Re: [OPE-L] standard commodity

From: Gerald_A_Levy@MSN.COM
Date: Tue Mar 22 2005 - 17:36:12 EST

Hi Andy (and Ajit and others):

The tennis match that you are playing with Ajit is confusing --
to me at least.   In an earlier volley, you claimed that the results
about basic goods in Ajit's and Paul C's paper were "obvious" and
"trivial".  Now it is clear that your disagreement with Ajit is _primarily_
*ontological*.  Perhaps if the both of you could focus  on _either_ the
formal logical consistency of  the paper _or_ the ontological question
(re commodity, money, value,  capitalism, etc.) then you might not be
talking past each other as much, imho.

It also seems to me that neither one of you are going to convince
the other of your position.  If that is the case, then the goal of the
exchange should simply be clarification.

In solidarity, Jerry

[Andy wrote:}
> In a system of generalised commodity production we aren't much interested
in the exchange value of a commodity in relation to just one other
commodity! That isn't what we mean by 'purchasing power' or exchange value,
nor is it the true significance of  'price'. We do not acquire money only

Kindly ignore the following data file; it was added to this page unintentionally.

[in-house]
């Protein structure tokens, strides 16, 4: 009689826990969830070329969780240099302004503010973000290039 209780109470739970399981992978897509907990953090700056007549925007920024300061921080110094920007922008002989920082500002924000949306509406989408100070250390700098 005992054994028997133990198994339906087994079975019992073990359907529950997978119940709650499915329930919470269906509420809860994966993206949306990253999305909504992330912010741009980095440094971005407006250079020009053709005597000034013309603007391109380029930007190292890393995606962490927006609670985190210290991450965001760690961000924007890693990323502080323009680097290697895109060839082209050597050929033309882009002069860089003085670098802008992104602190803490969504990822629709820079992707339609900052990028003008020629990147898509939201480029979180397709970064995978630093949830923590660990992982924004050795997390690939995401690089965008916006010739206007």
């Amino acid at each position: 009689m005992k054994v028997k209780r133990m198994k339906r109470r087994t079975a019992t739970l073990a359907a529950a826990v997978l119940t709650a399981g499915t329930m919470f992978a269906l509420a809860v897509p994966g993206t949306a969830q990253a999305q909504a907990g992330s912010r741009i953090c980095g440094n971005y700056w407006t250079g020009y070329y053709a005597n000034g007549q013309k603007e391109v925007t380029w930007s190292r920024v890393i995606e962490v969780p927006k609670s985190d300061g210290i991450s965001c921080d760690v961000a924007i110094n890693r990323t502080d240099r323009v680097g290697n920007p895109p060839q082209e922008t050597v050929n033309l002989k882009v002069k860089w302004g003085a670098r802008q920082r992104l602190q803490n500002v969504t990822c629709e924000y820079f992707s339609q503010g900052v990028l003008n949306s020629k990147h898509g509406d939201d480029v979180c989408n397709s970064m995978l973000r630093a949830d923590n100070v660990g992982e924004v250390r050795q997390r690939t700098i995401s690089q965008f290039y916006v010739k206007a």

for its own sake but because it allows us command over all the goods
produced in the economy, in some or other definitie quantitities. Isn't this
the key significance of money? It (money) is the general equivalent and it
has a crucial quantitative dimension for us that is not captured by
reference to the exchange relation with just one good! (If you disagree then
here certainly lies a deep disagrement between us).  We are interested in
generalised purchasing power and so need to quantify it. But, absent a
theory of value by which we can reduce to one dimension the manifestly
diverse goods that money enables us to purchase, all we can do to quantify
purchasing power of, say, a unit of money is consider the whole set or
vector of goods, each of which costs one unit of money. Then one unit is
'worth' one of these vecotrs, two units is worth two and so on. But this
obviously breaks down once new goods come along so to get a measure of
generalised exchange value -- or purchasing power -- through time then
becomes impossible without the 'third thing', value, that allows us to
commensurate otherwise incommensurable diverse commodities. <

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